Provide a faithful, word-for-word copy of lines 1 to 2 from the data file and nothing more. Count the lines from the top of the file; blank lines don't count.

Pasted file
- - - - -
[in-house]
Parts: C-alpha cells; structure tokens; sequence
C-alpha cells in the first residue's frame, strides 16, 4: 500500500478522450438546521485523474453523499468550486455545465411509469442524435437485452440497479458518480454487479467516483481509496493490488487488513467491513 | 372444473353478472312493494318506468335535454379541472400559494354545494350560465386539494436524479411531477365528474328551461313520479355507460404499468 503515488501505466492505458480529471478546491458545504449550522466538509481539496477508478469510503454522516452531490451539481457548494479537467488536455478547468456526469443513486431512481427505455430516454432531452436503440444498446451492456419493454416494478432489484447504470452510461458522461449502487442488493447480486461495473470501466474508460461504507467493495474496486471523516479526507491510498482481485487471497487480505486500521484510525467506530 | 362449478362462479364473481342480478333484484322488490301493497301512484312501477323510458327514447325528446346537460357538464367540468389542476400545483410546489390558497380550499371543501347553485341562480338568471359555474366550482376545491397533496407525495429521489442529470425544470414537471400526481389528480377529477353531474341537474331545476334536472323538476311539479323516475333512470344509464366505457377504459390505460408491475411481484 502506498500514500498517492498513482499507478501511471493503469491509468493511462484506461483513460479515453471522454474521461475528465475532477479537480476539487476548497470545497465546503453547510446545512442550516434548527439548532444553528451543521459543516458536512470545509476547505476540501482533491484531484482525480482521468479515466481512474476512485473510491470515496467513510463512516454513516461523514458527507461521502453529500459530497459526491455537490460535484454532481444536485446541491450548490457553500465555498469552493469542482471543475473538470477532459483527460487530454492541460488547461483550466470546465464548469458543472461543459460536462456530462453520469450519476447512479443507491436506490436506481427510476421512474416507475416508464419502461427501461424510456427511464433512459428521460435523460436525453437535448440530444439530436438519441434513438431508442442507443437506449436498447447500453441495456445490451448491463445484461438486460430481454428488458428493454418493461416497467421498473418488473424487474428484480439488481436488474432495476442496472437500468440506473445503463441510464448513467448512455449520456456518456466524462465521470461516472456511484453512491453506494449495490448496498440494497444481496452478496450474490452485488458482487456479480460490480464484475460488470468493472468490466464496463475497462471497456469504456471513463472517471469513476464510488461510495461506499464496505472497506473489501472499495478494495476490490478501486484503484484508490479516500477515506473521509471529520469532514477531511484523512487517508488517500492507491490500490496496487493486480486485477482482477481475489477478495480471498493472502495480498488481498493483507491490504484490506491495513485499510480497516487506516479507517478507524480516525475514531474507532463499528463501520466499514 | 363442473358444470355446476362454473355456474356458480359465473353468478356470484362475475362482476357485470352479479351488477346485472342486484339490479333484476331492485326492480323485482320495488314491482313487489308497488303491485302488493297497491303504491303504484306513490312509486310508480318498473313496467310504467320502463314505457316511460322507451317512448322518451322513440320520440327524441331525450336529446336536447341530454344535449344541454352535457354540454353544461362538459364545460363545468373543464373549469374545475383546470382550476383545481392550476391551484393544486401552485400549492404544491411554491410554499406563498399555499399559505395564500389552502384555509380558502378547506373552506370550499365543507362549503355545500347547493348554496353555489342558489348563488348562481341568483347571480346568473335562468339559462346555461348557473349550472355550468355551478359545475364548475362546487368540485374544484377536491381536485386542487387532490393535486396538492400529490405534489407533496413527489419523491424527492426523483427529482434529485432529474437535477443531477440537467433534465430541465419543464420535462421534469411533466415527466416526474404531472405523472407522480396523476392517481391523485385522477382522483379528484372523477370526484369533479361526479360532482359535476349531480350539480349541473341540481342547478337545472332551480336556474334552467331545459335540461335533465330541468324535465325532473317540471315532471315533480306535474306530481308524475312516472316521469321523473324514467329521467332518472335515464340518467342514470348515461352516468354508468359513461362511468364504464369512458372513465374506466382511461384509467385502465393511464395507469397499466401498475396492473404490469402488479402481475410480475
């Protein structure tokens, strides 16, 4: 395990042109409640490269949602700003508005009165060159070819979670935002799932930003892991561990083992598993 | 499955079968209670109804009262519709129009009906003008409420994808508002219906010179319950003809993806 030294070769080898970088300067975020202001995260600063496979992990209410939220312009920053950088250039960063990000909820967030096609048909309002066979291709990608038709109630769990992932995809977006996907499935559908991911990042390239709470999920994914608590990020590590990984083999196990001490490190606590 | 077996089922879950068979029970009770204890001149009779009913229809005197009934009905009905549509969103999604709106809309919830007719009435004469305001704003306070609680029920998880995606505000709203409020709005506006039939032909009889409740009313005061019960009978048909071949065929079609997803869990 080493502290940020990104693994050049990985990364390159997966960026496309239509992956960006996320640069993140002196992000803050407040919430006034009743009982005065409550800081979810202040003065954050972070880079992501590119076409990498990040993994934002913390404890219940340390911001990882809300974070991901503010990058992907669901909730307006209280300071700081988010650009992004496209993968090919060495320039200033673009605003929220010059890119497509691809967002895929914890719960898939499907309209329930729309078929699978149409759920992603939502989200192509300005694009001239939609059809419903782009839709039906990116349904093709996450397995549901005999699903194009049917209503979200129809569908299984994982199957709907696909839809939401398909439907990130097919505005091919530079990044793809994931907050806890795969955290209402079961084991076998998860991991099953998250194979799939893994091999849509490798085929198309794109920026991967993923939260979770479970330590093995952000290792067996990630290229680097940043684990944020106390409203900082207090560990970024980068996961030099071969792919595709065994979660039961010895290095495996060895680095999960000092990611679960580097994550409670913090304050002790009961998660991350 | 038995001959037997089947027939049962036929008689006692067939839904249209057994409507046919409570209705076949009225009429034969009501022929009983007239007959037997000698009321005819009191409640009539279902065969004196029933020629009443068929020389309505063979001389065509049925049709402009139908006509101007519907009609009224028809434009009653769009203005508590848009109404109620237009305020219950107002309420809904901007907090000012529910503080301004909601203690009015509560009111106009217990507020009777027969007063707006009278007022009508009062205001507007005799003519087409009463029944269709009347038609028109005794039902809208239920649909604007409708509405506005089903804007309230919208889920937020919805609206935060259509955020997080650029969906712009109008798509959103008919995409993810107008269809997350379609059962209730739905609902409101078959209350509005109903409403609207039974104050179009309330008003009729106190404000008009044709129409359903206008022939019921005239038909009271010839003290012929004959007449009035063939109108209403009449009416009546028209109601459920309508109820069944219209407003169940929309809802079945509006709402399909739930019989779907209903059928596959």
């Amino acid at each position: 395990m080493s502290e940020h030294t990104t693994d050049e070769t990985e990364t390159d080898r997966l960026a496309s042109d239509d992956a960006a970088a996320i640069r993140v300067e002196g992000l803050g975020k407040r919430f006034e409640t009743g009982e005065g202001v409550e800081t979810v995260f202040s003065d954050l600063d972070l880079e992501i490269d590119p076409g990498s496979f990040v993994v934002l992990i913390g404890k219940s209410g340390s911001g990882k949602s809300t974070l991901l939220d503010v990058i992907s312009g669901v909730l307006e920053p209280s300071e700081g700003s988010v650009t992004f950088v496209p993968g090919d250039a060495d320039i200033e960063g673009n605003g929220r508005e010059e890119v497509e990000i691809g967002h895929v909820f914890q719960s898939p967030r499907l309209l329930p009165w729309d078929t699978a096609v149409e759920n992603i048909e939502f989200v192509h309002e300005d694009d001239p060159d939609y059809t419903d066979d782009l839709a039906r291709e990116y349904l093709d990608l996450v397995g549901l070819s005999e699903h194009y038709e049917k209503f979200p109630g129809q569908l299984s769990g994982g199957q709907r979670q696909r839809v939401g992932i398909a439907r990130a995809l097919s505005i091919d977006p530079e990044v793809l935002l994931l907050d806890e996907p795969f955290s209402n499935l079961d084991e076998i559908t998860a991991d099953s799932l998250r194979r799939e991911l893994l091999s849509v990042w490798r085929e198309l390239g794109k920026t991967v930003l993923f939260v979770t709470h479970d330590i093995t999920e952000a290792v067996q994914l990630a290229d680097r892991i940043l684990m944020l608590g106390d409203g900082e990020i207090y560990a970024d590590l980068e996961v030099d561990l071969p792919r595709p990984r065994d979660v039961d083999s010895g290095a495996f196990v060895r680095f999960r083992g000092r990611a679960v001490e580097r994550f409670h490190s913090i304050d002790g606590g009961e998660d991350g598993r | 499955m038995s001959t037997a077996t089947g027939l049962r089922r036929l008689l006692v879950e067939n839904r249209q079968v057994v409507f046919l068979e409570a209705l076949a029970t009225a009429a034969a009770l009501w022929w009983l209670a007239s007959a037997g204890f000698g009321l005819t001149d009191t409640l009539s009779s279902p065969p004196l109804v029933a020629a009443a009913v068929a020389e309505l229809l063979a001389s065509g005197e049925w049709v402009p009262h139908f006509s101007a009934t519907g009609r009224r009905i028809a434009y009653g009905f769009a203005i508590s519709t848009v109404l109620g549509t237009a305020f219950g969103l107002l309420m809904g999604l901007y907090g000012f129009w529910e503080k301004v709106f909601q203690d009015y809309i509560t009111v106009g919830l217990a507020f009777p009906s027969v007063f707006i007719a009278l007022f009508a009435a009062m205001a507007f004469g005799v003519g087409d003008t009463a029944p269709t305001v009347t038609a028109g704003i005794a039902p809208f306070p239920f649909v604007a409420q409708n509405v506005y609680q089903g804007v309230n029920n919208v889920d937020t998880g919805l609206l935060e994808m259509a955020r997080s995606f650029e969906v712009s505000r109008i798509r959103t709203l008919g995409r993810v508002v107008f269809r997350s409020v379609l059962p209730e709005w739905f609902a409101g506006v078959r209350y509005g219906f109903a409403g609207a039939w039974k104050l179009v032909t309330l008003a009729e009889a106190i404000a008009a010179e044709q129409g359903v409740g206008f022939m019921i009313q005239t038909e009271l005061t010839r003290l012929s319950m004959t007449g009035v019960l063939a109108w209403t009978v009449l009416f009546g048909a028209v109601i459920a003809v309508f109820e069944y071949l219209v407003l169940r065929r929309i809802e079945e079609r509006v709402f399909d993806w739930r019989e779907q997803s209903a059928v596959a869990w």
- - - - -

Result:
[in-house]
Parts: C-alpha cells; structure tokens; sequence